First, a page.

Additionally, if you are a victim of identity theft, or suspect you are, it’s important to look at your credit reports, so you can identify fraudulent activity with the aim of disputing fraudulent transactions and restoring your credit score. You can also get a sense of whether you need to freeze your credit, especially if you suspect identity theft.
|Do Credit Reports Show Your Credit Score?|
|Credit reports don’t include credit scores by default. However, some credit monitoring services that allow you to view abridged credit reports may include access to credit scores, too. Keep in mind that there are several credit scoring formulas, so scores may vary just as the contents of your credit reports do.|
How can you check your free credit report?
The main destination to check your credit report is annualcreditreport.com, an official website sponsored by the three major credit bureaus to give you access to credit reports from each of these three credit bureaus.
You'll need to take a few steps to receive your credit report online, in the mail or over the phone; you can visit annualcreditreport.com to learn more. If you choose to receive your credit report online, you can generally view it instantly. If you’d like to request it by mail or phone, you will generally receive your credit report in 15 days.
In terms of credit inquiries, requests for free credit reports are not considered hard inquiries, so your credit score will not be affected.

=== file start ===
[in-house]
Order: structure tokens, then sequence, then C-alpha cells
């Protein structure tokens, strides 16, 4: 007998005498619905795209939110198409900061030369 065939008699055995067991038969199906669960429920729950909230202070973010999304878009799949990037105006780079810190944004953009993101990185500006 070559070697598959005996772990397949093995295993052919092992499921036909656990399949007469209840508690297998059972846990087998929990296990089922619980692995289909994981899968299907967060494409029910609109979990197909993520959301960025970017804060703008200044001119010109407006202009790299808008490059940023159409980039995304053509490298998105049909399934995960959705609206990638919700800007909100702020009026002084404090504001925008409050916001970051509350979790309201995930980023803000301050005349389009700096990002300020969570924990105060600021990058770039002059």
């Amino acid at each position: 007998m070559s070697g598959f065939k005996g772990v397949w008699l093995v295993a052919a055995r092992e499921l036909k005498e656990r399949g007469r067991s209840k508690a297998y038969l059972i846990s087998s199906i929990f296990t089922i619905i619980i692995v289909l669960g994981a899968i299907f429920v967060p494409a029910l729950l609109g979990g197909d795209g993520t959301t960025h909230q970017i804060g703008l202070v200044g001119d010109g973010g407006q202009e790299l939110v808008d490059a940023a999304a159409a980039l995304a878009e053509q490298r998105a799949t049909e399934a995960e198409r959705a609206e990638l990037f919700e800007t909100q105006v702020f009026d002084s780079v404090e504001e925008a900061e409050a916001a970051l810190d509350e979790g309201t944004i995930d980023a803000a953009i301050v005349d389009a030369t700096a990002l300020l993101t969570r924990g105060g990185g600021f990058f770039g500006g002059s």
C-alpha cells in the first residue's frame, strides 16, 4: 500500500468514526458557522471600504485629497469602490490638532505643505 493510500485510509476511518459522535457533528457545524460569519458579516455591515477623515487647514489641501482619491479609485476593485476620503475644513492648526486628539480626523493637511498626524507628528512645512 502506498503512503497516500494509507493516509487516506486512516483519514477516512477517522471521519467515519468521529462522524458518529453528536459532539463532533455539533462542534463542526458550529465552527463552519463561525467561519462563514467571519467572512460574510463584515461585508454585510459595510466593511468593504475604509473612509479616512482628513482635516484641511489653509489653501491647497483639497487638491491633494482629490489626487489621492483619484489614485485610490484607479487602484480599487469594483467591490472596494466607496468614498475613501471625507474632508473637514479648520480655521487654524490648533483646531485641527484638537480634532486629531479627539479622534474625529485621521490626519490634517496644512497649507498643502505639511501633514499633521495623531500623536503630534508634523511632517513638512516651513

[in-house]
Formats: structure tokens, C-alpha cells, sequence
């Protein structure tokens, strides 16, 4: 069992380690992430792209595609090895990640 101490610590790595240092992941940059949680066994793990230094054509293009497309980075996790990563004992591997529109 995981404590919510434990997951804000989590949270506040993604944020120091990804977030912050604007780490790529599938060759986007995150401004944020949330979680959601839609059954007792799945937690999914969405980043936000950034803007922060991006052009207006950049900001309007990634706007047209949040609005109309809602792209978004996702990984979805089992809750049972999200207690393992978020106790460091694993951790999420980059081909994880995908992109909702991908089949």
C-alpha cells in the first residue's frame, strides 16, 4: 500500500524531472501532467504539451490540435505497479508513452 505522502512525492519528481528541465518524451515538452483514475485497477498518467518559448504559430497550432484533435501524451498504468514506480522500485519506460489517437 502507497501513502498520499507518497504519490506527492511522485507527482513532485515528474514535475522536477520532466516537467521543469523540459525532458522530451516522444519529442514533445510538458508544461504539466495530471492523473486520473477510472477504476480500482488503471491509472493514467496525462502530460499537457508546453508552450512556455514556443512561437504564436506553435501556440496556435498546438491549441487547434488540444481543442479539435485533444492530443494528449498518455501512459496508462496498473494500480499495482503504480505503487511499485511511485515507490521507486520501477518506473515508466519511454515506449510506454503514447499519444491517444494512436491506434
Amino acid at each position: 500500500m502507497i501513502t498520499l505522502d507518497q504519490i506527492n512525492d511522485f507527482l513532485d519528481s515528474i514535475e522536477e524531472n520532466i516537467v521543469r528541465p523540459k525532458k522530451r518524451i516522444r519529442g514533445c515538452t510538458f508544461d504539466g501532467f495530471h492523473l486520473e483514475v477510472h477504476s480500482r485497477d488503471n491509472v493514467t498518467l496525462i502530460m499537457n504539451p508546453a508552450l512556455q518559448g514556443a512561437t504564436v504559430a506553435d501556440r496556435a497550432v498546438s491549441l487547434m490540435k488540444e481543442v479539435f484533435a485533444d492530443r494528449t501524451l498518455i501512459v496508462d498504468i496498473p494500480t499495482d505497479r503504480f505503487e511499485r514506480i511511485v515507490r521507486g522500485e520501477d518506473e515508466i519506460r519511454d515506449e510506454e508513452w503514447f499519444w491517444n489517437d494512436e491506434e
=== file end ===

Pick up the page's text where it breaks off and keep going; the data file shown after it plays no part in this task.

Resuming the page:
|Other Credit Monitoring Services|
|While Equifax, Experian, and TransUnion are the three major credit bureaus, several third-party credit report monitoring services allow you to view abridged credit reports anytime. Some may be free, whereas others charge a fee.|
Other consumer reports
Along with the credit reports from the three major bureaus, other consumer reports help lenders make informed choices about potential borrowers. As such, it’s important to be aware of these, especially if you’re trying to get the full picture of your financial standing and creditworthiness.
The CFPB has a list of all the consumer reports you can access. Additionally, under the federal Fair Credit Reporting Act (FCRA), all of these consumer reporting companies are required to provide you with a copy of the information in your report on your request, and most do so for free. Similar to checking your free credit reports, these inquiries do not affect your credit score.
A major step toward feeling empowered financially is knowing where you stand in the eyes of lenders and creditors. You should take advantage of your right to free credit reports as often as you can to get an accurate, up-to-date picture of your finances. Knowing how often you can get a free credit report means you can use the information to make informed decisions and ultimately grow your wealth.